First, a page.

Zimmerman, who has a history of aggressive behavior (including assaulting an officer a few years ago), appears to have something of a Dirty Harry syndrome about him. He is someone described by his own neighbors as overzealous, motivated by an obsessive desire to guard the perimeter of his community and pose as a crime-fighting hero to those around him. It doesn’t take much imagination to size up Zimmerman psychologically. He’s like so many other utterly unaccomplished males who fantasize about being a badass law officer, meting out justice to the ne’er-do-wells. He’s the kind of person who, if he weren’t playing at policeman, would be one of those guys fabricating stories of his war heroism, buying fake military uniforms and medals on eBay and telling strangers in bars how he single-handedly held off insurgents in Kandahar or some such shit. He’s one of those guys. If you’ve met one, you’ve met them all: a wannabe somebody with a gun permit and a healthy dose of amped up, testosterone-fueled anxiety about outsiders; and so too, in his case, it appears (not only from this incident but also from dozens of previous 9-1-1 calls he’d made), a consistent fear about black men, whom he seemed to consider, almost by definition, as not belonging in his neighborhood.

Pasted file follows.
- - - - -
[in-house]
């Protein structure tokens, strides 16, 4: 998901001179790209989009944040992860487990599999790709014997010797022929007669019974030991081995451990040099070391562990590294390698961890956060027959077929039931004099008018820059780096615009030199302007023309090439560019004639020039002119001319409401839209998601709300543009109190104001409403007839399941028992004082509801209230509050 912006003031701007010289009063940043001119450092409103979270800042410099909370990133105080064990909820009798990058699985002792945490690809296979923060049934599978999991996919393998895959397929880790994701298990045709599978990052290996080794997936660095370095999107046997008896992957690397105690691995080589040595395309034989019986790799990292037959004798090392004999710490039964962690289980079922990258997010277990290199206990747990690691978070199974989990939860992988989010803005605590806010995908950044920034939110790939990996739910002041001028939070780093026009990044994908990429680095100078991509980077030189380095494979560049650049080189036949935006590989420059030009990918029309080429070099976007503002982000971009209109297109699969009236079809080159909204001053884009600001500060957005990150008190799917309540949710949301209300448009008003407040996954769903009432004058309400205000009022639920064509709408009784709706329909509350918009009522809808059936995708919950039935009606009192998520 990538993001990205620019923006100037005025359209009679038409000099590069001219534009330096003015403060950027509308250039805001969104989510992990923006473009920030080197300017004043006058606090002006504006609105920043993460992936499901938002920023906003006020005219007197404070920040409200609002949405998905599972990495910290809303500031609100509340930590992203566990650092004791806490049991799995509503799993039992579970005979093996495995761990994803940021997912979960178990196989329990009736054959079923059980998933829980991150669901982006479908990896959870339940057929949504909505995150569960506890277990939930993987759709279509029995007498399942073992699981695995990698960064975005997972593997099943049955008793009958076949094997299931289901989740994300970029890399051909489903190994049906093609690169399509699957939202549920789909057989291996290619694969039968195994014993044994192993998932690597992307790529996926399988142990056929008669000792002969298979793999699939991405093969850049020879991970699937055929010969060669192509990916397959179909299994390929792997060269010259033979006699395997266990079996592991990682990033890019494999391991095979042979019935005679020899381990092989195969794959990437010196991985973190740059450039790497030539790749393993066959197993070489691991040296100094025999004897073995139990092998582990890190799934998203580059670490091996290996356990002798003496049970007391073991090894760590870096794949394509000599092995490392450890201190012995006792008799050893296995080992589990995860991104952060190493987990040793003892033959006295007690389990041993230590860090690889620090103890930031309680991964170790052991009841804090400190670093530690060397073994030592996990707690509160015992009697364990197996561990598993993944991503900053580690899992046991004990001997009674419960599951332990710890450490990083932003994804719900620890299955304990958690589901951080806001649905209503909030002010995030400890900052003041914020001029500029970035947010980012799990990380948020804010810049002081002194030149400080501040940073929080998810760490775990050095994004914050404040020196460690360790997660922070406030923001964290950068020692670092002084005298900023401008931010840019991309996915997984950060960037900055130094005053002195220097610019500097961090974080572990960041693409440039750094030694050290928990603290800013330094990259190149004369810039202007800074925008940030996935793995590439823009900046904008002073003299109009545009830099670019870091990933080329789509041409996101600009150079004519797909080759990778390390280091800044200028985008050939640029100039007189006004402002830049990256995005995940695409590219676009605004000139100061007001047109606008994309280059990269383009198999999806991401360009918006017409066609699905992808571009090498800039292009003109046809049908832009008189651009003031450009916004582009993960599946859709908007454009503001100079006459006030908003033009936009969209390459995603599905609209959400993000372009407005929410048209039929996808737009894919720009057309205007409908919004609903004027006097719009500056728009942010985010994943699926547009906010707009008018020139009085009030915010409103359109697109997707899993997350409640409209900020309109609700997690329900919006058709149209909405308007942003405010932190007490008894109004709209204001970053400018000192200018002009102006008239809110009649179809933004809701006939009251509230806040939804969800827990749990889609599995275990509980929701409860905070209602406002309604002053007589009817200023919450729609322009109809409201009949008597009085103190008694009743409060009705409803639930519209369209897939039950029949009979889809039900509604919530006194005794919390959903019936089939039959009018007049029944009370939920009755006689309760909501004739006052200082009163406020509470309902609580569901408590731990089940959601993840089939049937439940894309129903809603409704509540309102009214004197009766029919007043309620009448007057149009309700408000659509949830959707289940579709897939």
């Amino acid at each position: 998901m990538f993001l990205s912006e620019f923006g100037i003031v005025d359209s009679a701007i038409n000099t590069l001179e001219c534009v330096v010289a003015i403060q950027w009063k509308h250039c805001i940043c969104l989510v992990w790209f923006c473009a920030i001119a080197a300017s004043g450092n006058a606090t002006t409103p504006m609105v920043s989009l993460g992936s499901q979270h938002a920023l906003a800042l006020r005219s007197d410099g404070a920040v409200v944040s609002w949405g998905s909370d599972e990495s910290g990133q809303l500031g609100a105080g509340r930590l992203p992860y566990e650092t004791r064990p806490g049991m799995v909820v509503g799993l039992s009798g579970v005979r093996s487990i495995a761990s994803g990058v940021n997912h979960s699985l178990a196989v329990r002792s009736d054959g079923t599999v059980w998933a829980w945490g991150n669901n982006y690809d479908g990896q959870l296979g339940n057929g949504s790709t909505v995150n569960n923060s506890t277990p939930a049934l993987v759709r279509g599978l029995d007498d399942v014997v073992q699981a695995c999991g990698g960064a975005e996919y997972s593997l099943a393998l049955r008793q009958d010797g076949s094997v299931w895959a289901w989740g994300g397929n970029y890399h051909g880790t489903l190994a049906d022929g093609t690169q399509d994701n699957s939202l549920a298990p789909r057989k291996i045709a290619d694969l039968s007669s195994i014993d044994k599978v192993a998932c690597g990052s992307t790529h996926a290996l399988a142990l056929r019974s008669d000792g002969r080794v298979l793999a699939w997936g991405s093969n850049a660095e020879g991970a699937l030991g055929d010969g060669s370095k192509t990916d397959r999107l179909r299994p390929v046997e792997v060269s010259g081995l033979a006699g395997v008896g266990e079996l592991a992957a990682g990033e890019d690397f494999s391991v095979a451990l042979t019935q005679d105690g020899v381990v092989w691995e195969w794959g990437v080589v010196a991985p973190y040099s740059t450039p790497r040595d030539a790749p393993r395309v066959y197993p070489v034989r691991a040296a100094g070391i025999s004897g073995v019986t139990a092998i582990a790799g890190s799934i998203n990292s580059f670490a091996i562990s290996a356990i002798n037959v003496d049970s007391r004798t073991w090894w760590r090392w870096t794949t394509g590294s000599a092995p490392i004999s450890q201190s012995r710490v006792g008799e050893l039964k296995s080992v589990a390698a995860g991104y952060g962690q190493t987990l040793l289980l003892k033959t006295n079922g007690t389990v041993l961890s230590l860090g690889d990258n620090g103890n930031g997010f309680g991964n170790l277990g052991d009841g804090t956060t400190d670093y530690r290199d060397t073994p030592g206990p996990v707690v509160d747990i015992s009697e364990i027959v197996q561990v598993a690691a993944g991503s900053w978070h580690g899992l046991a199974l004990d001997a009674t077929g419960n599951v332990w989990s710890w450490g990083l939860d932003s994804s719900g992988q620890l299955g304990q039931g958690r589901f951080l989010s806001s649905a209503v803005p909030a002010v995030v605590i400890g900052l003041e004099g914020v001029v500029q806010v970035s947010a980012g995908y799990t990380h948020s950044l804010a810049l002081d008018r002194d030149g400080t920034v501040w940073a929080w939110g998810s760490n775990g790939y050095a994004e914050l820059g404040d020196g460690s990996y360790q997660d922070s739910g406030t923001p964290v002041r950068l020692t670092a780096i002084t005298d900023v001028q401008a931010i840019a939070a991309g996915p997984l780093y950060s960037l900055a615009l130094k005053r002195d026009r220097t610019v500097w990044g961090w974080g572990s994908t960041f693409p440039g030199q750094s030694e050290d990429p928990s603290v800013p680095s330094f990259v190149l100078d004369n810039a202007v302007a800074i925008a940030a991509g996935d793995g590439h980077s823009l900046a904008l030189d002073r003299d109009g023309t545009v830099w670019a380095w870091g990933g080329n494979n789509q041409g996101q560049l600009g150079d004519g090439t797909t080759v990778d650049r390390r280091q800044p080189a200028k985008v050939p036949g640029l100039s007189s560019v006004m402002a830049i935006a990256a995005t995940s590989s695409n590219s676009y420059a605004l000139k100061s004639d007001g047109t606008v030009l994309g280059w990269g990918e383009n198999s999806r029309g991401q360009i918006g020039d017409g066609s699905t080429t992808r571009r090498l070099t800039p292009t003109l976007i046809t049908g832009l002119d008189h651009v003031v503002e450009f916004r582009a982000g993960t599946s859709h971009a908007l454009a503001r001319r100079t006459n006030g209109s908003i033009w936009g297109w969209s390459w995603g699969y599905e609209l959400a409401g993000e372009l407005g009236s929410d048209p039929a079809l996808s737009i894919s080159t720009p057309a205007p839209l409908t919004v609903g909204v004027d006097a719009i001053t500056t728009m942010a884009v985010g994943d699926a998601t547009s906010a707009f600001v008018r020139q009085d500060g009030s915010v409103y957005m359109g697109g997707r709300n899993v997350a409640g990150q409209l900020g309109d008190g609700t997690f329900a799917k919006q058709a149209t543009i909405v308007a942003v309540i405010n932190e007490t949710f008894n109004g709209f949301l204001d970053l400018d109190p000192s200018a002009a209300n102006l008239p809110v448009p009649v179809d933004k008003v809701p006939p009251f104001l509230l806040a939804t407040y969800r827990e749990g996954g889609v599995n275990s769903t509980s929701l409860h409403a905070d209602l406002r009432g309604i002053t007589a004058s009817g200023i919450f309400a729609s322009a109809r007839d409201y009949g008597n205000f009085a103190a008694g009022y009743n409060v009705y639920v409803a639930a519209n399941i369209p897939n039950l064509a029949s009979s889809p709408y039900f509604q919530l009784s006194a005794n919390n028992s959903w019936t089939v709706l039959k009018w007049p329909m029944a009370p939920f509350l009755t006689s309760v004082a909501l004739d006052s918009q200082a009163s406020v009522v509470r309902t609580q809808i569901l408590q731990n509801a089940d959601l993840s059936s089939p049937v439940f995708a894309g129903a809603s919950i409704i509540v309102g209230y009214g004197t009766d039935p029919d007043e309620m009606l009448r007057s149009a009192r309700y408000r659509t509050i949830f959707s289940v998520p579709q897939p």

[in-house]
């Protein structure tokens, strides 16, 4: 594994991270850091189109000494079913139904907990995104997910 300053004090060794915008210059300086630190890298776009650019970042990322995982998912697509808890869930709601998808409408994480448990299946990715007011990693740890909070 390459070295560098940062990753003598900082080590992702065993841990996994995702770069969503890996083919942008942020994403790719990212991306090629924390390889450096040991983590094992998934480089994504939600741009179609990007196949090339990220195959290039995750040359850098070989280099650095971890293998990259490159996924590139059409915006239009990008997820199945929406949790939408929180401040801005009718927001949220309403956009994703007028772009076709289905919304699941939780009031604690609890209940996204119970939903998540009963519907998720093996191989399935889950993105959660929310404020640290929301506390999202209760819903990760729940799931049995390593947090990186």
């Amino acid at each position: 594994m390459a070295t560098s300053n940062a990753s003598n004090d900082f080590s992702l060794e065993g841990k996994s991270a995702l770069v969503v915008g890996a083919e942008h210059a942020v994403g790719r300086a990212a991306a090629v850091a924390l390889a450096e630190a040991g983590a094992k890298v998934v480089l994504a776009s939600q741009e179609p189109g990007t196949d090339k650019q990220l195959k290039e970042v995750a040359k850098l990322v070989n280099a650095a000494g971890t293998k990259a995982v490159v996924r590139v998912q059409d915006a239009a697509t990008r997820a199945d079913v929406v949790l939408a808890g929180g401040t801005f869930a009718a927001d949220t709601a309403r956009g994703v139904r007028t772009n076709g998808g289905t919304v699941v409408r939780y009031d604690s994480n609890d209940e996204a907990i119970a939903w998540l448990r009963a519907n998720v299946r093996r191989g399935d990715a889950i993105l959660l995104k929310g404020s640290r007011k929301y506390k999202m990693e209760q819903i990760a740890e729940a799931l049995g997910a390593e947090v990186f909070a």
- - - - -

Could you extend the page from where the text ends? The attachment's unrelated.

If Trayvon Martin had been, say, Todd Martin, a 17-year old white male, in the same neighborhood on the same evening, it wouldn’t have mattered that he was wearing a hoodie, looking at homes as he passed them by, or fiddling with his waistband. These, it should be noted, were the apparent indicators of criminality that Zimmerman felt compelled to share with the police during his 9-1-1 call, before opting to chase Martin himself, in brazen defiance of their explicit instruction to stay put. Had he been white, Martin’s humanity would have been clearly discernible to Zimmerman. But he was black, and male, and that alone inspired Zimmerman to conclude that there was “something wrong with this guy,” and that he appeared to be “on drugs,” a judgment Zimmerman felt qualified to render based on his extensive background in behavioral psychology, bested only by his prodigious law enforcement training, and by extensive and prodigious, in this case, I mean none whatsoever.